The Sunday Sermon: Just for Today

All Saints’ Day/Year C

Daniel 7:1-3, 15-18
Ephesians 1:11-23
Luke 6:20-31 

Just for today I will not worry

Just for today I will not be angry
Just for today I will do my work honestly

Just for today I will give thanks for my many blessings

Just for today I will be kind to my neighbor and every living thing

Good morning you saints of St. Paul’s Cathedral! It’s so wonderful to be here with you on this very special day, because we are not only celebrating one of the great and joyful church feasts, All Saints’ Day—giving thanks for all the saints, past, present, and future—but also celebrating that two new saints are about to be welcomed not just into this most blessed community but indeed the whole communion of saints.

Arlo Theodore and Mary Anne Stender-Custer most of us here have waited a very long time to set our eyes upon your sweet faces and meet you in person (and John and Tom, it’s good to see you too).

So Arlo and Mary, with your baptism which will take place shortly, we at St. Paul’s formally welcome you and bid you to take your places among the communion of saints.

When you think about it, the timing for this service couldn’t be better because God only knows, we can use all the saints we can get right now. Next Tuesday, life in this country, this state, this county, this city is going to change dramatically. And obviously depending on who’s elected, or what propositions pass, some of us will be happy, and some of us won’t.

But what I’ve experienced this election season, and this certainly isn’t original with me, is we are clearly seeing heightened levels of anger, anxiety, and distrust. Greater polarization, and a growing inability to simply listen to one another. Ironically, in many respects, the election is the least of it. It’s going to happen: people will get elected, propositions will pass, or not.

The real questions I think, regardless of the outcomes, are what happens next and what are we going to do about it?

How are we, as the body of Christ, followers of Jesus, going to be instruments of healing, hope, and reconciliation, regardless of how we may feel about the outcomes?

And how in the world are we going to be able to do this, when the situation seems so intransient?

Well to begin with, perhaps we need to rethink or expand what it means to be a saint.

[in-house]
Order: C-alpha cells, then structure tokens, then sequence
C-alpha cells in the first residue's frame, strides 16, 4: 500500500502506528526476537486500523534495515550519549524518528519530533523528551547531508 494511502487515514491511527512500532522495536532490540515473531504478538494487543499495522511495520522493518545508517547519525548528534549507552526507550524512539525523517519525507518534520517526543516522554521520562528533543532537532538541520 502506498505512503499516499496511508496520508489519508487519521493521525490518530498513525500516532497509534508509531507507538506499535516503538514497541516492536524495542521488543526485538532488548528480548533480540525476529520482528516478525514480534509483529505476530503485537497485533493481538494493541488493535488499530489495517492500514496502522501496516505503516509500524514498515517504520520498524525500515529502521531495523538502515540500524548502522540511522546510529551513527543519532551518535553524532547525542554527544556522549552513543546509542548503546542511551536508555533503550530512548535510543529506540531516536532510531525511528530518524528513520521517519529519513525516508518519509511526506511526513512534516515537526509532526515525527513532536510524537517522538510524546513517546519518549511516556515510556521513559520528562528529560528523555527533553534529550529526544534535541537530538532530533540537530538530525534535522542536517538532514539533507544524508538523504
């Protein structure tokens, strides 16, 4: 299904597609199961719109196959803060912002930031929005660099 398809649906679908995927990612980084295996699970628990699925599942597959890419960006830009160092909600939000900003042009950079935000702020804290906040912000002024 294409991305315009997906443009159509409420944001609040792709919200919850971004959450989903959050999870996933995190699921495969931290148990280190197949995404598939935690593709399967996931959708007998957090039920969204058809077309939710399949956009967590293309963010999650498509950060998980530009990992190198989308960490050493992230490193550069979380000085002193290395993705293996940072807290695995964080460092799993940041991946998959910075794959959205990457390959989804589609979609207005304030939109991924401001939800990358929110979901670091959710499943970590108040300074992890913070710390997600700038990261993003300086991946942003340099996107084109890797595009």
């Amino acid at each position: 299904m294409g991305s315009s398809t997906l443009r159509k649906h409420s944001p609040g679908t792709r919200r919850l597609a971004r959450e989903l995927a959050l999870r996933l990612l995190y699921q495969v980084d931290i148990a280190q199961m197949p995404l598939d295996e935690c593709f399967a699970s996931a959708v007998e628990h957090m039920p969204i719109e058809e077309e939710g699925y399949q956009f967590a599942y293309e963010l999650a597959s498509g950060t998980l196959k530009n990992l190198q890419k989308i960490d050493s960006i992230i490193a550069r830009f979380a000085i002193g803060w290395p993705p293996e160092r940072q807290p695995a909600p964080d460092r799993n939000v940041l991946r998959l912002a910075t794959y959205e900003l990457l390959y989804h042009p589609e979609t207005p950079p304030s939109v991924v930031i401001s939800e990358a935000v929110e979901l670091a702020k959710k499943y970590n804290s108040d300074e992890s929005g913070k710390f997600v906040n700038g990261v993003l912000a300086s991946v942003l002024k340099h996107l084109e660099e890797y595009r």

There as many definitions of what a saint is, as there are saints themselves, but The Oxford Companion to the Bible, a good traditional source, puts it well, “In the Bible, therefore, the word, ‘saints’ refers to ‘holy people’—holy, however, not primarily in the moral sense, but in the sense of being specifically marked out as God’s people.”

Which is lovely. But once again, what does it really mean to be marked as God’s people in real life terms?

Today’s Gospel helps shed some light on just that. A similar, and probably more often read account of these teachings of Jesus is found in Matthew’s Gospel, and is known as the Beatitudes or Sermon on the Mount. The account we just heard from Luke’s Gospel, while very similar, however is known as the Sermon on the Plain and that points to a significant difference.

In both accounts Jesus go up the mountain to pray and but in Luke’s, he comes down from the mountain and teaches in and among the people. And this placement of Jesus is significant as the Rev. Dr. David Lose notes in a commentary on this passage:

What strikes me as interesting in both the narrative and description of the listening crowds is the profound act of sheer accommodation we see
taking place here. The crowds come to listen; they also come to have their illnesses cured, and demons cast out, and needs met from his abundant power. These people are vulnerable in the extreme, and Jesus knows that. So rather than invite them on a spiritual pilgrimage up the
mountain, or beckon his disciples up the mountain to about
about the people, Jesus comes down in their midst to talk to